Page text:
Several people stopped me last week after they read a newspaper obituary on retired Dean of Students Bill Malevich and saw my quote that Malevich and the late Monsignor James Lavin were perhaps the two most-beloved figures of the past half century at St. Thomas.
“Really?” they asked. “How so?”
They didn’t doubt my observation but simply were curious why I felt that way. They were relative newcomers to St. Thomas and they wanted to know more about the impact these two men had on the life of the university. I tried to explain that in a few words but I feared I wasn’t doing justice to their legacies, so I want to offer my thoughts today.
Both men were natives of Minnesota’s Iron Range, Lavin hailing from Aurora and Malevich from nearby Eveleth. Both held bachelor’s and master’s degrees from St. Thomas. Both spent most of their careers here, Lavin as a theology professor, counselor and special assistant in the alumni office from 1946 to 2002 and Malevich as a counselor and dean of students from 1965 to 1993.
But as important as longevity can be, because they came to know many generations of students, it was their interaction with those students that made Lavin and Malevich special. They always put the welfare of students first. They had an innate, almost magical ability to ascertain when a student was in trouble, homesick, broke, struggling with classes or at odds with roommates, and they knew the right thing to say or do to turn that student’s life around.
They did it in very different ways. Lavin lived in Ireland Hall for 60 years – four as a student and 56 as a floor priest – and he became legendary for his peanut butter and jelly sandwiches and a door that always was open. Malevich was more proactive, camping out in The Grill across from his Murray-Herrick Campus Center office, setting up a “Dean, Dean the Answer Machine” booth and writing an “Ask the Dean” column for a decade.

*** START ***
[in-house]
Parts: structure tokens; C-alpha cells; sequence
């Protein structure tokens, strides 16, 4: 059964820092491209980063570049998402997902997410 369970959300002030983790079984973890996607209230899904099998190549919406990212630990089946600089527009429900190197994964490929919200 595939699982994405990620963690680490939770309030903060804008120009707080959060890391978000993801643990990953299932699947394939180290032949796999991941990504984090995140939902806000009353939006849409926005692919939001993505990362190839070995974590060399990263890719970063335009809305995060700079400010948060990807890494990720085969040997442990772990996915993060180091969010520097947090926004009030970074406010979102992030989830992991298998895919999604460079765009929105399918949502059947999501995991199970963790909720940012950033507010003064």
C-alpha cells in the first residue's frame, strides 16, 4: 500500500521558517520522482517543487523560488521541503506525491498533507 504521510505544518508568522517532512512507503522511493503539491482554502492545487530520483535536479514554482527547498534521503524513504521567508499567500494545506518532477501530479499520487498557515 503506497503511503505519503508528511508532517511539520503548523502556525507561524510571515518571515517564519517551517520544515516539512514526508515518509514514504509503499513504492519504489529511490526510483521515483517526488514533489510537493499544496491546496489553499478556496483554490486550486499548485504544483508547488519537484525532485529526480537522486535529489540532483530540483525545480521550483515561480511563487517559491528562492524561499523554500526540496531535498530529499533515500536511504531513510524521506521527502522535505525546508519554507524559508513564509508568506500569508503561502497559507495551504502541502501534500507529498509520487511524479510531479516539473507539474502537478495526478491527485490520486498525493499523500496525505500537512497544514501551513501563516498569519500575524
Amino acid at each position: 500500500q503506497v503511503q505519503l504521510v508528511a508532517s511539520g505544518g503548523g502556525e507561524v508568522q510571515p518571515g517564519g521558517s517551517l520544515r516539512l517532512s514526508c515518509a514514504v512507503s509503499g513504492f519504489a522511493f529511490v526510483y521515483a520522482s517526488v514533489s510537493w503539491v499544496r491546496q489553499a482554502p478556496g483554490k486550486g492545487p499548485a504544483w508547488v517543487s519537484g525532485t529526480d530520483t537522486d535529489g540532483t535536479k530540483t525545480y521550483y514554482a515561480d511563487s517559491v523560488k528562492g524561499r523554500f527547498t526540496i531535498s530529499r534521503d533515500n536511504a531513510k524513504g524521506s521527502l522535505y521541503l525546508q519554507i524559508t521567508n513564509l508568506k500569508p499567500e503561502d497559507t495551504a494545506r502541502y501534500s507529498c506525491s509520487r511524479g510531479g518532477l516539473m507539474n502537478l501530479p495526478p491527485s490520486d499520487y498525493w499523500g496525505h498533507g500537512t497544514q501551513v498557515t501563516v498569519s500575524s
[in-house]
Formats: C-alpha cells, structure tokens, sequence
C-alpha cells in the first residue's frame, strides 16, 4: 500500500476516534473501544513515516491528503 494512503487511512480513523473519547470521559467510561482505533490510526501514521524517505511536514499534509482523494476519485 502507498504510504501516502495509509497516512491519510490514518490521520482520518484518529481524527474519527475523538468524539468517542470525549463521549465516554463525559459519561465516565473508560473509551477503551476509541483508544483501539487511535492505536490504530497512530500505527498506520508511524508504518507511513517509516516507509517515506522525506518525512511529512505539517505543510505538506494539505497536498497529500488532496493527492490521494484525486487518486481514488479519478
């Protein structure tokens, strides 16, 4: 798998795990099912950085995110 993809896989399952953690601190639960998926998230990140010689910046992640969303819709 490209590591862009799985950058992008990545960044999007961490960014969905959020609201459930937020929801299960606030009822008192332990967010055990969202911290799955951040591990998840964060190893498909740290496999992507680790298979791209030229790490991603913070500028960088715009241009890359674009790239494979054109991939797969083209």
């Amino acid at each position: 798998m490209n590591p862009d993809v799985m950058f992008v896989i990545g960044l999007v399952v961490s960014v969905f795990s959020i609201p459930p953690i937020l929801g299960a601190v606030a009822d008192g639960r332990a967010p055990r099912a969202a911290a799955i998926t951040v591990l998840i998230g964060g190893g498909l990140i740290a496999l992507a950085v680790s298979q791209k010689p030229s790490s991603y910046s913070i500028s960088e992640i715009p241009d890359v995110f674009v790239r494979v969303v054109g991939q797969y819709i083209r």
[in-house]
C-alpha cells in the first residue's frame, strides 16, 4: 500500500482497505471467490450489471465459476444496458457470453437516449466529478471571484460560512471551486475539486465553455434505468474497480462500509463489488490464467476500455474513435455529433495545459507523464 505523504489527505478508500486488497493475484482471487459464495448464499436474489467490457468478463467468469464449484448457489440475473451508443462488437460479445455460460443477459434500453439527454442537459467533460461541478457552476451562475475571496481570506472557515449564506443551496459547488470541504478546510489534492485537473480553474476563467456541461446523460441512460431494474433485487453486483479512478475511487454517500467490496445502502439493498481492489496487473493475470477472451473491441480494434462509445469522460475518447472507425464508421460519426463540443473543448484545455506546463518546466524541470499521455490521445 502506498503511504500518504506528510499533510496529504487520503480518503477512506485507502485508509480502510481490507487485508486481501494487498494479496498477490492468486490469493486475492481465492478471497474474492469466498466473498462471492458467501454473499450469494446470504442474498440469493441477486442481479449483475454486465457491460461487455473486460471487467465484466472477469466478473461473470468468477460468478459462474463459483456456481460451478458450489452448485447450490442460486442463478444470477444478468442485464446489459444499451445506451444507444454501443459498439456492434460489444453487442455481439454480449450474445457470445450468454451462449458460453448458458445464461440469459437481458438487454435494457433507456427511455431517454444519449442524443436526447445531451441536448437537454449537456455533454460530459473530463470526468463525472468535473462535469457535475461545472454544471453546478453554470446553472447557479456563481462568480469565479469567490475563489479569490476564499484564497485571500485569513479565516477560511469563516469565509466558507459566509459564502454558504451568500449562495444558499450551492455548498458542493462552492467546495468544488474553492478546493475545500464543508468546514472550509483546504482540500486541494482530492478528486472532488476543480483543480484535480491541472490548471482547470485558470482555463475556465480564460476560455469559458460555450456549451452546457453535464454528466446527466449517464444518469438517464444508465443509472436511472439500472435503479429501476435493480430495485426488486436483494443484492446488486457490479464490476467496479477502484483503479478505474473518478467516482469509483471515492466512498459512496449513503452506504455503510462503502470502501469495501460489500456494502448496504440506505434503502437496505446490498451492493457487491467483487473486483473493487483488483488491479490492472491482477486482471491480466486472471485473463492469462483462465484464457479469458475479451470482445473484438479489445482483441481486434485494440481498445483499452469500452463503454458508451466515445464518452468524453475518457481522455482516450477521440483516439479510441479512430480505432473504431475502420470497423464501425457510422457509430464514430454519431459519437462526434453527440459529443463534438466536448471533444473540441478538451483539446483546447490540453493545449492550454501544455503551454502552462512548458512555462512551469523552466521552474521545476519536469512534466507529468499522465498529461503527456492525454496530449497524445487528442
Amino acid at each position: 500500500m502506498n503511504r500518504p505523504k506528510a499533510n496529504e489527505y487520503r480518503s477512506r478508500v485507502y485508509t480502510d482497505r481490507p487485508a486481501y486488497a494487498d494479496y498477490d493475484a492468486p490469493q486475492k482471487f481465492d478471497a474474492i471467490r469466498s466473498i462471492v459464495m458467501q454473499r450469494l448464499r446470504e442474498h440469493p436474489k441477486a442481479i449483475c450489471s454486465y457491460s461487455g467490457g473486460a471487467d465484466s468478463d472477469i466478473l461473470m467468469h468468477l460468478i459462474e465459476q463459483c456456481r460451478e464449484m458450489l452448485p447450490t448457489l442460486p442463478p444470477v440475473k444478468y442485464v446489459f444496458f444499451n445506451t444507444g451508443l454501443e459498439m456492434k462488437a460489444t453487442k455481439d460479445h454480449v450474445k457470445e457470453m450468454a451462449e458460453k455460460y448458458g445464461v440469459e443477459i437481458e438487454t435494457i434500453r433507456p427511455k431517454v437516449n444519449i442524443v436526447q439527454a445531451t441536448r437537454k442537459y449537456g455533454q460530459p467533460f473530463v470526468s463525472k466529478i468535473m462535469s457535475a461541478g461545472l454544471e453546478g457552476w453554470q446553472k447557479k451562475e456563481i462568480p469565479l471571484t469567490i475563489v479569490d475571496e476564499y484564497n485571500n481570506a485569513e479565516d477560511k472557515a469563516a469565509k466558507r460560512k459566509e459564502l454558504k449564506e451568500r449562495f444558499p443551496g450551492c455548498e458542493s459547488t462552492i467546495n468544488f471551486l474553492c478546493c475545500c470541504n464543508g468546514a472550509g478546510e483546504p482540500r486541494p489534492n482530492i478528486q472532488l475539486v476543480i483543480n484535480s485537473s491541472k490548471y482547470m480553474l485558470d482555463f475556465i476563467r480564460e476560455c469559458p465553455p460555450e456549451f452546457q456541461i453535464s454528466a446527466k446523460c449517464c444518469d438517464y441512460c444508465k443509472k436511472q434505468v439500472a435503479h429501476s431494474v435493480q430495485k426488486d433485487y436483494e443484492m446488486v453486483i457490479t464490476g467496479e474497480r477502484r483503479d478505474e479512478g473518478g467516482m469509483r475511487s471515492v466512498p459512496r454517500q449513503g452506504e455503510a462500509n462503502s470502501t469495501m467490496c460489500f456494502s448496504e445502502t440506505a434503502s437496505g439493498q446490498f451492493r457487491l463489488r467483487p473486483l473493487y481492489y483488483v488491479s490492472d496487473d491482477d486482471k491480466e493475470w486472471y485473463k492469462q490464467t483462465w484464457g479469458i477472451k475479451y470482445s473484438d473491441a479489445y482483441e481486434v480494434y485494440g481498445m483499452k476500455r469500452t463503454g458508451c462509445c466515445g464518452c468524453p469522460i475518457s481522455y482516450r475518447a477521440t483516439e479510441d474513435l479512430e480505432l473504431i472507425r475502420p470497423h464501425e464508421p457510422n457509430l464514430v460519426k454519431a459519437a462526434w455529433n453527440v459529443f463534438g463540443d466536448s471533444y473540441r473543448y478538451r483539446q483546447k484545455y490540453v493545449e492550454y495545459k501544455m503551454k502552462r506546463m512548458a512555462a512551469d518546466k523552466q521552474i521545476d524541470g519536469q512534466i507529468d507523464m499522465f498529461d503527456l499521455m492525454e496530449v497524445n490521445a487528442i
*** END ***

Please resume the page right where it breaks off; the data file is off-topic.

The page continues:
These were different approaches, indeed, and not surprising when you consider that Lavin was more of an introvert and Malevich was an extrovert. But they were equally effective because they were grounded in a simple desire to help others. They had, in today’s parlance, students’ backs.
The incredibly devout Lavin saw service to students as a natural part of his priestly ministry, and they respected him both because of his Roman collar and his quiet, avuncular nature. After Lavin died in 2012, Tim Fischer ’84, now an athletics and reunions gift officer at St. Thomas, told a story about his first encounter with the man widely known as Scooter.
Fischer lived in Ireland Hall and returned to campus early one morning after having been over-served at a local bar. He took pool balls from the basement to the second-floor hallway and set them up on the terrazzo floor. “Laying down, I felt a tap at my ribs,” Fischer said. “I looked around and it was Father Lavin. ‘What in the world do you think you’re doing?’ he asked me. ‘Playing pool,’ I said. ‘Pick ’em up and follow me,’ he said. I followed him upstairs and he quietly proceeded to fix me a sandwich, sat me down and explained how things worked at St. Thomas. From that time on, he was a mentor and friend.”
Malevich’s efforts to reach out to students stemmed from his own experience as a freshman. “Bill was scared to death when he got here,” Father John Malone said after Malevich’s death. “He wasn’t going to let that happen to students when he was dean.” He became what Al Sickbert, who worked for him and then succeeded him, called “an old-fashioned dean – someone whose whole focus was to be a dean who talked to students.”
“He wasn’t that interested in policies and going to meetings,” said Sickbert, now dean of students at Hamline. “He created with every student who ever got in trouble a very personal relationship. He invited students in and got to know them as real people – not just as students. It was all about personal touch.”
Personal touch. Fischer experienced it that night in Ireland Hall, just as thousands of other students came to witness it over nearly six decades.
Personal touch. Malone saw in Malevich “a substitute grandpa” who went out of his way to help others. “He was one of those people lucky enough to find the job that suited him,” alumnus Bill Collins ’87 said, “and then spent his lifetime doing it well.”
We should all be so lucky. More importantly, we should all be grateful. This community filled the Chapel of St. Thomas Aquinas three years ago to pay their last respects to Monsignor Lavin. I expect a similar crowd will be on hand at 10:30 a.m. this Saturday (Aug. 1) for Dean Malevich’s funeral in the chapel. See you there.